What Are the Most Common Pharyngitis Symptoms?

Madeleine A.

The most common pharyngitis symptoms include sore throat, fever, laryngitis, and difficulty swallowing. In addition, the patient might feel profoundly fatigued and notice a skin rash. Typically, symptoms are the result of a viral throat infection, however, the condition can also be caused by a bacterial throat infection. When throat infections are bacterial in nature, antibiotics are recommended. Viral throat infections do not respond to antibiotics and are generally not prescribed.

Common pharyngitis symptoms include difficulty swallowing.
Common pharyngitis symptoms include difficulty swallowing.

Other pharyngitis symptoms can include loss of appetite, nausea, vomiting, and headache. When antibiotics are prescribed for bacterial pharyngitis symptoms, people need to be aware of the importance of completing the entire course of treatment. Failure to finish the antibiotics can cause a systemic strep infection, if pharyngitis originated from the strep bacteria, and incomplete resolution and subsequent relapse of infection.

Sipping warm chamomile tea can alleviate pharyngitis symptoms.
Sipping warm chamomile tea can alleviate pharyngitis symptoms.

Sometimes antibiotics that are prescribed for pharyngitis symptoms can cause significant adverse reactions and cause the patient to give up treatment. Common antibiotic adverse reactions include abdominal pain and cramping, diarrhea, nausea, and vomiting. When these side effects occur, patients should call their health care providers for recommendations.

Fever and sore throat are symptoms of pharyngitis.
Fever and sore throat are symptoms of pharyngitis.

Many times, these symptoms cause people to feel extremely ill, causing them to stop eating and drinking. It is extremely important that patients make an attempt to eat and drink, even if they have no appetite. Dehydration can occur quickly, causing lethargy, dizziness, high fever, and, in extreme cases, kidney failure. If eating is difficult, fluids must be taken to reduce the risk of dehydration. When swallowing difficulty occurs, the physician should be called for further treatment.

Supportive care for pharyngitis symptoms includes taking over-the-counter anti-inflammatory medications to reduce pain and fever, getting rest, and drinking plenty of fluids. This is especially true when fever is present. Sometimes, patients might notice that their hearts are pounding or beating fast when they have a throat infection. This is usually related to the fever and consequences of infection. In certain cases, however, it can indicate an infection around the lining of the heart, which will need evaluation and treatment.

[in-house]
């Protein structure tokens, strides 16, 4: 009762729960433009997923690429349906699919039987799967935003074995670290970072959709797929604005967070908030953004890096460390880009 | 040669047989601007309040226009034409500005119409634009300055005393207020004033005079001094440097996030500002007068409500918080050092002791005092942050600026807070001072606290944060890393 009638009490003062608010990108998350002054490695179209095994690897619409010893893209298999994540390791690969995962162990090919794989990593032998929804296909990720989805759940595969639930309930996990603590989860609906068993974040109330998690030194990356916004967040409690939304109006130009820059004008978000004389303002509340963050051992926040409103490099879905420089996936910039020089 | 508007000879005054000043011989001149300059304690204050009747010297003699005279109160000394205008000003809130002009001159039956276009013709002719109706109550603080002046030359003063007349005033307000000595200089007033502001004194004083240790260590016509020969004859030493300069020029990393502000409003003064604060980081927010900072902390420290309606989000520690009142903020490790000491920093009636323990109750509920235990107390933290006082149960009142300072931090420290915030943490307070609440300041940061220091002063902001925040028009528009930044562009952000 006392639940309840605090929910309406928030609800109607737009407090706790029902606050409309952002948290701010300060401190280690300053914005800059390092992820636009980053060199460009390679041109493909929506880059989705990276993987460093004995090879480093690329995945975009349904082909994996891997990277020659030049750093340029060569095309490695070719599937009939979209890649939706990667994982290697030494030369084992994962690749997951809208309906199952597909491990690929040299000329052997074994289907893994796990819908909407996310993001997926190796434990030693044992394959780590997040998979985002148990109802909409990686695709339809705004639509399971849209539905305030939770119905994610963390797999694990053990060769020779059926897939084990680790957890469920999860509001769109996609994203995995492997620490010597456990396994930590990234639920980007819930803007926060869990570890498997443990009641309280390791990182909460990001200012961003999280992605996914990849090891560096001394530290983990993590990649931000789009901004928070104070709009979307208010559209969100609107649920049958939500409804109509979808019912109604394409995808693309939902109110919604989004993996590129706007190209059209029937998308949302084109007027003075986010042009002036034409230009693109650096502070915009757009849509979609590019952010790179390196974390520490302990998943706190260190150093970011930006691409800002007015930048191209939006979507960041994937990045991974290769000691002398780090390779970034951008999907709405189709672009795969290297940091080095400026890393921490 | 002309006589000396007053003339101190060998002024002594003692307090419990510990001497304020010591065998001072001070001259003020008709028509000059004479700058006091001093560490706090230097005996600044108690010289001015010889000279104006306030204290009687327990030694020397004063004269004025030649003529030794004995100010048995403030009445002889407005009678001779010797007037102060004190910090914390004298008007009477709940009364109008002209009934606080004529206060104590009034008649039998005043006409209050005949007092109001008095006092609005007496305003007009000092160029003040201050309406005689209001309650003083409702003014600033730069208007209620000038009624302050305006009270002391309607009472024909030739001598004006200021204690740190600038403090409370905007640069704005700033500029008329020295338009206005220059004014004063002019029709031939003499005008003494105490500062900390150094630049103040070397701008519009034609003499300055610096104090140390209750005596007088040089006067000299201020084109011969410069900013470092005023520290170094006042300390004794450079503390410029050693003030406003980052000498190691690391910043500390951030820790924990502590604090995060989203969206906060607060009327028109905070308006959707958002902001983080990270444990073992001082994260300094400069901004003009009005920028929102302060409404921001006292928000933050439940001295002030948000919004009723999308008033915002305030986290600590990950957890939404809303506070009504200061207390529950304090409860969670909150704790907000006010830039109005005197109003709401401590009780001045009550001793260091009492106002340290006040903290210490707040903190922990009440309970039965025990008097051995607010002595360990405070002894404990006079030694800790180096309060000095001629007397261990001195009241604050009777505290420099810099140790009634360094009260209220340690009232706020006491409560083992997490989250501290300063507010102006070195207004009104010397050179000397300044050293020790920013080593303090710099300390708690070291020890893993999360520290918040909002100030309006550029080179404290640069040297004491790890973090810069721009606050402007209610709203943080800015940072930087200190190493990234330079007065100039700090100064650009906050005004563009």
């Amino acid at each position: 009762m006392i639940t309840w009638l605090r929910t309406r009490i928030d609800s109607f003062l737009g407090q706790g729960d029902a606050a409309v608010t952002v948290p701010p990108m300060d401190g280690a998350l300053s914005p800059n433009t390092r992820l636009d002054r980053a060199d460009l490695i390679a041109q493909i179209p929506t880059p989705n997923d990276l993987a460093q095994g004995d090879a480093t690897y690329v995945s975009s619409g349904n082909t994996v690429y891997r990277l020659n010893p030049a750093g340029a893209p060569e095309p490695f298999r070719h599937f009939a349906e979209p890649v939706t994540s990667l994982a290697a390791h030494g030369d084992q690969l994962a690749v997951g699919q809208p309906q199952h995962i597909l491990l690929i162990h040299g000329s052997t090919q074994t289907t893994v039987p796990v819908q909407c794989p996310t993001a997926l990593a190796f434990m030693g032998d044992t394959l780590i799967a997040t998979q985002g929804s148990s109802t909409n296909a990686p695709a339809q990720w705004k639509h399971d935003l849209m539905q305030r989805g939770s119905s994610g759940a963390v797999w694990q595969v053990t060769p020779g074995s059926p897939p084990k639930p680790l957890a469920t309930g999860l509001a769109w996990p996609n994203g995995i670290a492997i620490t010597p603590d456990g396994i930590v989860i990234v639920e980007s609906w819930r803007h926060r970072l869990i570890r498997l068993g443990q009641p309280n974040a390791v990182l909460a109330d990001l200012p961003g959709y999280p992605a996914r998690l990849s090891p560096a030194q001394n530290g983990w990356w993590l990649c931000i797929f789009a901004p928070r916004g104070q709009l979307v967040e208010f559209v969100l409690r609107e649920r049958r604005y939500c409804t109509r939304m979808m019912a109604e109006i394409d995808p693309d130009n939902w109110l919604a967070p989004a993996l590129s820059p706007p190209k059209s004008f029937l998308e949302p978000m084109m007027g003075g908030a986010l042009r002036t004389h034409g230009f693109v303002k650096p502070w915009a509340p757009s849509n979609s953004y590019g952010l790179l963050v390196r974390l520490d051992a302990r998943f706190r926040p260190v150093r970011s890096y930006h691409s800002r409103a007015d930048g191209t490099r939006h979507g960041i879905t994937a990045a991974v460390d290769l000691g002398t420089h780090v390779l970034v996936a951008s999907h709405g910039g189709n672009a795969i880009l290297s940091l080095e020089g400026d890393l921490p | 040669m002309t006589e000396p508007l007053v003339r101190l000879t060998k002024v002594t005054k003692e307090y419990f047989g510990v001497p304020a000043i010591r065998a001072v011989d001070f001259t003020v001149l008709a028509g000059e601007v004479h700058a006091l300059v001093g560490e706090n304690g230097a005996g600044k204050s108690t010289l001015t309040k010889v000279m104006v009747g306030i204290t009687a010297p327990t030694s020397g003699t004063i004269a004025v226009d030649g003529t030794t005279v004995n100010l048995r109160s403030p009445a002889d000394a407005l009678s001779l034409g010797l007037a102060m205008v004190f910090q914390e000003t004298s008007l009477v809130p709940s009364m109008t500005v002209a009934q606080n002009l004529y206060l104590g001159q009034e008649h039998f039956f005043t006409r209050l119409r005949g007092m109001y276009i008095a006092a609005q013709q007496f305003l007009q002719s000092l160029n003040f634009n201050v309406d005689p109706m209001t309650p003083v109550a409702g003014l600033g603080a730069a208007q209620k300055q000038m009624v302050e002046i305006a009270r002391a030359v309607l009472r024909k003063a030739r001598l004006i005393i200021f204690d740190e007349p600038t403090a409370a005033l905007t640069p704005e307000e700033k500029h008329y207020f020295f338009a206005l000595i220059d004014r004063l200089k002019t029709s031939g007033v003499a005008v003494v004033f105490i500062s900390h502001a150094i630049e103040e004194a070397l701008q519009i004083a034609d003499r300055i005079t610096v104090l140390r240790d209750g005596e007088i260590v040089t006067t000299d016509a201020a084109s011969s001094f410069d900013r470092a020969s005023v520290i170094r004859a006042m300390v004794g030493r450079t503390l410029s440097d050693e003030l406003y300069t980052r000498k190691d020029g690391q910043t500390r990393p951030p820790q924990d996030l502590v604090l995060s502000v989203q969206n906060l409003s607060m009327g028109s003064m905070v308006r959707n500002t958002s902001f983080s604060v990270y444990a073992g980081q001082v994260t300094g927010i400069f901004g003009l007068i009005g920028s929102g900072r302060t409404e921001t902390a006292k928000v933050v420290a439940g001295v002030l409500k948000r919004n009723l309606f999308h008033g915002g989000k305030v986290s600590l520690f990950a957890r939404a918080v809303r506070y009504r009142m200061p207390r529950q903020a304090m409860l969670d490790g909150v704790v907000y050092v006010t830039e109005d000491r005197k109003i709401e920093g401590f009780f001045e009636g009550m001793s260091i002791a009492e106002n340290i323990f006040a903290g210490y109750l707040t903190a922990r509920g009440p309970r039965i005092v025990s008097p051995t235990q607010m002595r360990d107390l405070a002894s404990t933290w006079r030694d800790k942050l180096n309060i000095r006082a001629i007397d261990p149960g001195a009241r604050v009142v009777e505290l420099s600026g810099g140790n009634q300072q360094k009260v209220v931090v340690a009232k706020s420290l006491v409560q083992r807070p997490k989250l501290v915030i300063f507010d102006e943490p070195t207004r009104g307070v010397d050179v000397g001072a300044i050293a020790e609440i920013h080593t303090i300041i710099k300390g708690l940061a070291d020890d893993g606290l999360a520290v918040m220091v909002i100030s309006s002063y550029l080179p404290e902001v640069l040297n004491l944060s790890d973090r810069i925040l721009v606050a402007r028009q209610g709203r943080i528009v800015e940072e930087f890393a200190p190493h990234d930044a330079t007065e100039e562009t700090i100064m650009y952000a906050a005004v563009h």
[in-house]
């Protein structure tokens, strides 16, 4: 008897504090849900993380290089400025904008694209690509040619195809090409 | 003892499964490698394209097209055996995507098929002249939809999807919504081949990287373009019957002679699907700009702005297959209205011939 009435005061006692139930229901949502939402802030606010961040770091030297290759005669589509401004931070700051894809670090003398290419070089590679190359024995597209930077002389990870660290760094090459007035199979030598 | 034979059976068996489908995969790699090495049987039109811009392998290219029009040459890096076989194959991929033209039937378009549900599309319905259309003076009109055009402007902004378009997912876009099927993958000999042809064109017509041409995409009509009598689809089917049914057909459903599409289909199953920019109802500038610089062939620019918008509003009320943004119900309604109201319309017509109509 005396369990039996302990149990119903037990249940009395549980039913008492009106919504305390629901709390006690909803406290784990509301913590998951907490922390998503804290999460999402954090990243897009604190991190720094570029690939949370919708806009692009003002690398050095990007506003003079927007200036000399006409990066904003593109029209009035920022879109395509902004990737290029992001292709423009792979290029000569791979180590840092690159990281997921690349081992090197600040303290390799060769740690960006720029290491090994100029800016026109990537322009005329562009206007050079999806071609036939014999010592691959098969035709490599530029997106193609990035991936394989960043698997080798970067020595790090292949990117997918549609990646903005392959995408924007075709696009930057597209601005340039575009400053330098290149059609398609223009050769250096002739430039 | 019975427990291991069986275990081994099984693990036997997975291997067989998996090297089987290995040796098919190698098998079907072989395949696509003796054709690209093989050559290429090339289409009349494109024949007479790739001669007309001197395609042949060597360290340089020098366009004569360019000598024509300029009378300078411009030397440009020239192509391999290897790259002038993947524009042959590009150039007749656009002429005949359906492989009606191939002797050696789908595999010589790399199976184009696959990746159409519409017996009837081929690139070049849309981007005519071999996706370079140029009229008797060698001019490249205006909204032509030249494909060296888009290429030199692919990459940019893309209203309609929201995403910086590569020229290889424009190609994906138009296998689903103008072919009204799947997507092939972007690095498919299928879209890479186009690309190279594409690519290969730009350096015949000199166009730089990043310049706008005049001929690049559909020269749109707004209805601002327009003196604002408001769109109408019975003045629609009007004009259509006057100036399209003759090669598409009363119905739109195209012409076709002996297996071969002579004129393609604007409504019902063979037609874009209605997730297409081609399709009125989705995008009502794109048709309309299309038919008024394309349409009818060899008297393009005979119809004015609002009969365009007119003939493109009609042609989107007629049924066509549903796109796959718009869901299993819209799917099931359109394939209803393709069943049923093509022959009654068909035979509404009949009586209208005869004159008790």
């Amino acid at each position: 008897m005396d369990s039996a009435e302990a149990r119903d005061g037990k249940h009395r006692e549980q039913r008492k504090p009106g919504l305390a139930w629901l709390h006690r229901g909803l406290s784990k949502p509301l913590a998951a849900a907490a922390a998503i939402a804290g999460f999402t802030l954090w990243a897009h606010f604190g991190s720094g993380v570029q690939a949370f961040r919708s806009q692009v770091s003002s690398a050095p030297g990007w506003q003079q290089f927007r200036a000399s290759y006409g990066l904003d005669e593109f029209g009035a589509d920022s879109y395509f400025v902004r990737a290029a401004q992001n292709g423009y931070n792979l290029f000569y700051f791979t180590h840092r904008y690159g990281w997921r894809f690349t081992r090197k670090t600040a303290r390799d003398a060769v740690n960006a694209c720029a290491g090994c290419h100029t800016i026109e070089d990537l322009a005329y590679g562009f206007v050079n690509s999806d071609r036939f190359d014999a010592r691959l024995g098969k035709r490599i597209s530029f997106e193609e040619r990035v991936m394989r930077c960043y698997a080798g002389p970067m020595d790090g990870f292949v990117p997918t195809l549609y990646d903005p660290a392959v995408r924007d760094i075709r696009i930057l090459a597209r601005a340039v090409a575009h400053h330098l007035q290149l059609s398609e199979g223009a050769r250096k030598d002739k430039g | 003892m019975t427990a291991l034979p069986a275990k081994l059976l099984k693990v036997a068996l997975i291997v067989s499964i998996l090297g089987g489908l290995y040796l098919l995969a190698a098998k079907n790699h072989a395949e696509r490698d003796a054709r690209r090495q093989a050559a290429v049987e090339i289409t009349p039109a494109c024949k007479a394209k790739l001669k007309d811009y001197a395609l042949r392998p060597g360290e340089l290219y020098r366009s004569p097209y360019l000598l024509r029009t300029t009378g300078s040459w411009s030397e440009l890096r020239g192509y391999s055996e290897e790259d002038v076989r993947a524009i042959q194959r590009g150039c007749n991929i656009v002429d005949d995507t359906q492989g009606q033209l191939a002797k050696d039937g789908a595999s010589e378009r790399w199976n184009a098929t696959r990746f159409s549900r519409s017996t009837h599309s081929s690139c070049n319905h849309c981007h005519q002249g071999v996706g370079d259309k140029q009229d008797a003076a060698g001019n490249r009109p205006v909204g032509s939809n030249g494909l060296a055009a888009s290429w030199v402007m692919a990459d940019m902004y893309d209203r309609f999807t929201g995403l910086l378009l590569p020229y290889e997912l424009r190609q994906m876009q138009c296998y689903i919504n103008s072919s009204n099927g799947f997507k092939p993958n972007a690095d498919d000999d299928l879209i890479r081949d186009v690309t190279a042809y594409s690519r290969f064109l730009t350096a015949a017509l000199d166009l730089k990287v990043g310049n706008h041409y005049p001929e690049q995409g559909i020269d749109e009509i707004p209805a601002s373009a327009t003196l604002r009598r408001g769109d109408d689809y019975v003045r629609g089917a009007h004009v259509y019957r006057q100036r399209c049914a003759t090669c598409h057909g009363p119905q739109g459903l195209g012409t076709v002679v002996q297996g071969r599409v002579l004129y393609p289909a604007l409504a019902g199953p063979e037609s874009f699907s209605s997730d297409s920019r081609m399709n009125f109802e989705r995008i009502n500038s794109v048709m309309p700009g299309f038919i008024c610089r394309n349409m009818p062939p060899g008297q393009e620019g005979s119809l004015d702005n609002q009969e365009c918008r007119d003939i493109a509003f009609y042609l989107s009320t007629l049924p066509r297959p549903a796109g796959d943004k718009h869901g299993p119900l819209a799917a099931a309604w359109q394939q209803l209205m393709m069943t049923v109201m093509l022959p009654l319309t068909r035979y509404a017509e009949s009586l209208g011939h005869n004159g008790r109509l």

When the individual loses his voice as a result of strep throat or other throat infection, the voice should be rested and warm fluids such as decaffeinated tea should be consumed. Coffee and other caffeinated beverages, as well as alcoholic beverages should be avoided because they can have a drying effect on irritated throat tissues and worsen the condition.

Pharyngitis that is bacterial in origin will typically respond to antibiotic treatment.
Pharyngitis that is bacterial in origin will typically respond to antibiotic treatment.

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Discussion Comments


The worst part about antibiotics, for me, is that I nearly always get a yeast infection when I take them. Because of that, I always ask for a prescription for Diflucan if I have to take antibiotics. It's just easier that way. I don't have to get a yeast infection suppository -- I just take the pill and all is well.

I had minor surgery a couple of years ago, and was on antibiotics, and got a raging yeast infection. It was horrible and I was miserable. I learned my lesson. Always ask for Diflucan when you see the doctor, even if it's for something like a sore throat. If you're female, get the stuff filled when you get your antibiotics. Much less trouble that way.


I've had pharyngitis on and off all winter this year. I think mine is mainly sinus-related. I did actually make it to the doctor last week and he put me on a round of antibiotics. He said he thought I had a low-grade sinus infection. I probably did.

I do feel better now, and my throat isn't nearly as sore as it was. I've also been keeping an NSAID on board to help with the inflammation, and I think it has worked. It has helped keep the pain in my ear and throat under control. I don't like to take antibiotics unless I have to, but this time, I think it was probably warranted.

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